Simply put, welding jobs in Michigan require fusing metal parts together -- which means these employees can find a job in many industries. Welders use heat to melt and fuse the metal pieces together. Welders, in addition to other related workers, such as cutters, solderers and brazers, typically:
Study blueprints, sketches or specifications to calculate dimensions for welding projects
Conduct inspections of structures or materials that need to be welded
Maintain welding equipment and machinery
Monitor the use of equipment for efficiency and safety
An increasing reliance on digital tools means that welders will need some knowledge of computer systems or programs that will assist them in their jobs.
Education and experience required vary, depending on the industry and the position. Most entry-level positions require at least a high school education. Many companies offer on-the-job training as well.
Formal training is available in high school courses and tech courses. Vocational schools and community colleges also offer welding certifications. The Bureau of Labor Statistics (BLS) also recommends classes in blueprint reading, shop mathematics, mechanical drawing, physics, chemistry and metallurgy to assist with updating welding skills.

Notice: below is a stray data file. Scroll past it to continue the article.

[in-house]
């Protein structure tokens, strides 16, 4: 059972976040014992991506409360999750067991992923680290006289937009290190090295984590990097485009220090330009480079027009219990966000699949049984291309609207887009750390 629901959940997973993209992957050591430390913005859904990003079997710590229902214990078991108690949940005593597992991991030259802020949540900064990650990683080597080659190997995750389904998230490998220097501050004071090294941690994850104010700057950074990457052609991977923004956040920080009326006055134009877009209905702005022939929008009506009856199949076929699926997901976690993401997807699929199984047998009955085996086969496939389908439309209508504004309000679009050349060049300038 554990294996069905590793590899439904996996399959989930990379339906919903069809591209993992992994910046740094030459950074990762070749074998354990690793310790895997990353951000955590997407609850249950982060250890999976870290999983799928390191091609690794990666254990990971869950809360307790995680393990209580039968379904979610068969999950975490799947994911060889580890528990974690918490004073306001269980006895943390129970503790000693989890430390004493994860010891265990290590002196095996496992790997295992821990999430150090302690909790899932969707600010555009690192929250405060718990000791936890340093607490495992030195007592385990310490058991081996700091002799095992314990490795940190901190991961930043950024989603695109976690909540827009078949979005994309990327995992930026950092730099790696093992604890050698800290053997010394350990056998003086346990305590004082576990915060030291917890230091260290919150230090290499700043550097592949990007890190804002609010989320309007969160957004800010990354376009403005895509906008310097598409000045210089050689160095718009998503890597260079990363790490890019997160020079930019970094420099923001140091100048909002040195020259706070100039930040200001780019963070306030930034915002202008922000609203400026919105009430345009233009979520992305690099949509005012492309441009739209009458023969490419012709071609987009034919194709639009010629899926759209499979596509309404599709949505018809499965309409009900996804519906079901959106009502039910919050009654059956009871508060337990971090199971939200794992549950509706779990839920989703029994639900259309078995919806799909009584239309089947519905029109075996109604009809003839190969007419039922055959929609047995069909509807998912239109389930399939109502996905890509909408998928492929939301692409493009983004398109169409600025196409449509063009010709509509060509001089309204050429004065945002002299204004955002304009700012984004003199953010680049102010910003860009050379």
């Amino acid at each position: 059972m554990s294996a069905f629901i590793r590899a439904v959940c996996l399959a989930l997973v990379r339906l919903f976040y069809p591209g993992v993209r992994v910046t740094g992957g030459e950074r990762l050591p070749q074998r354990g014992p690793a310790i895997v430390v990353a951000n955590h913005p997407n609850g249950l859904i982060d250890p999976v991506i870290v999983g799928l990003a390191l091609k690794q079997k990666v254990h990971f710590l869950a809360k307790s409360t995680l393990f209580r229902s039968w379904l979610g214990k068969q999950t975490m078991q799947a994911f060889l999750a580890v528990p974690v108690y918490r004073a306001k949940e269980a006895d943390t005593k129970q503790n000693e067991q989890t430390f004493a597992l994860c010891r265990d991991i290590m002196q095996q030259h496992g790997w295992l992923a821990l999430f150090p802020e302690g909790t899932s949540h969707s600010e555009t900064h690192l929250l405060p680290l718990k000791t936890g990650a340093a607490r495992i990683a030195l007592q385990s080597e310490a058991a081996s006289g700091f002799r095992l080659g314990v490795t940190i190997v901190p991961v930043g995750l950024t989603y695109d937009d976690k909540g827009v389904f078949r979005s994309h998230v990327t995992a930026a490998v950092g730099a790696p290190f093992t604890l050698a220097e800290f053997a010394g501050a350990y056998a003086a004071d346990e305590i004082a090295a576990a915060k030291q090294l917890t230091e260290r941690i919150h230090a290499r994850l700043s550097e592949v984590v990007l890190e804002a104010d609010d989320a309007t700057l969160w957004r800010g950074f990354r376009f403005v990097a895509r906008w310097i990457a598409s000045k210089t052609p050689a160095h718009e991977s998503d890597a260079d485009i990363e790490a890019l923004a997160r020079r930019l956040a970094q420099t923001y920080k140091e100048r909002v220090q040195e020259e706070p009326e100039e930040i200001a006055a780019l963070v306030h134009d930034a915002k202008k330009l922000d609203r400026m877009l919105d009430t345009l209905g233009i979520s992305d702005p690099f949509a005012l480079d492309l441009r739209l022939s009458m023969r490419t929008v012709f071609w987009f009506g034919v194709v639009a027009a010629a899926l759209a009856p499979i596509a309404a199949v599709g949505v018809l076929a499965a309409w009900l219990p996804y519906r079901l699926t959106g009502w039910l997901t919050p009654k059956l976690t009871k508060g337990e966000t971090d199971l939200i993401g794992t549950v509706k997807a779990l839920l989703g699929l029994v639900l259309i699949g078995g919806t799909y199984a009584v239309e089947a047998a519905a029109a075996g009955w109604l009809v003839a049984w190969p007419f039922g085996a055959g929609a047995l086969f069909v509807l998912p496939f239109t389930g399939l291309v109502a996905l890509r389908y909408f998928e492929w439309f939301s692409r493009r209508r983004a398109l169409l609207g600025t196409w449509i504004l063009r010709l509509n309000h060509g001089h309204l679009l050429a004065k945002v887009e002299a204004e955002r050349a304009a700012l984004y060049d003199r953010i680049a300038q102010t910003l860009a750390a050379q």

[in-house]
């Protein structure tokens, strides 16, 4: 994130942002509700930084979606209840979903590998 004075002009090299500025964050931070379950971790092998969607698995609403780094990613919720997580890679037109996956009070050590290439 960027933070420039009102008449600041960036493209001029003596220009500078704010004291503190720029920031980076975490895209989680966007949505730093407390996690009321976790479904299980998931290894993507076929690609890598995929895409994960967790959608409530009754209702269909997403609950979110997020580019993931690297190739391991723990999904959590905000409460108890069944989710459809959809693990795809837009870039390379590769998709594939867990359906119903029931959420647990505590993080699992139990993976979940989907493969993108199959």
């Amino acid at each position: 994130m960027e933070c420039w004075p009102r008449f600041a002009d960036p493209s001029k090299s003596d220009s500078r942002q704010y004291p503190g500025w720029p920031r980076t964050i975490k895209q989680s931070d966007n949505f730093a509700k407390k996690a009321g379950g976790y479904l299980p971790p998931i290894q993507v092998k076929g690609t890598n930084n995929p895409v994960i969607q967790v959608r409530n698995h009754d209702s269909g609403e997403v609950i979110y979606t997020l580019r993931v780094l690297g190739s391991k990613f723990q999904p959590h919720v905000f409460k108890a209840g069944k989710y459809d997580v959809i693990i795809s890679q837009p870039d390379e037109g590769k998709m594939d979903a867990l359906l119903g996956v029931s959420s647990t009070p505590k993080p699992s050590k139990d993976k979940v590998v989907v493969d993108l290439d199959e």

A candidate searching for welding jobs in Michigan will have a better chance of getting and keeping a job if they have the most updated certifications and skills. Skilled welders are in demand and welders that can also meet the changing technological needs of the industry also have a better chance of getting the job.
Welding Job Salaries in Michigan
The median wage for welding positions is $19.25 an hour, or $40,040 a year. Pay can increase based on education and experience, getting as high as $58,590 a year.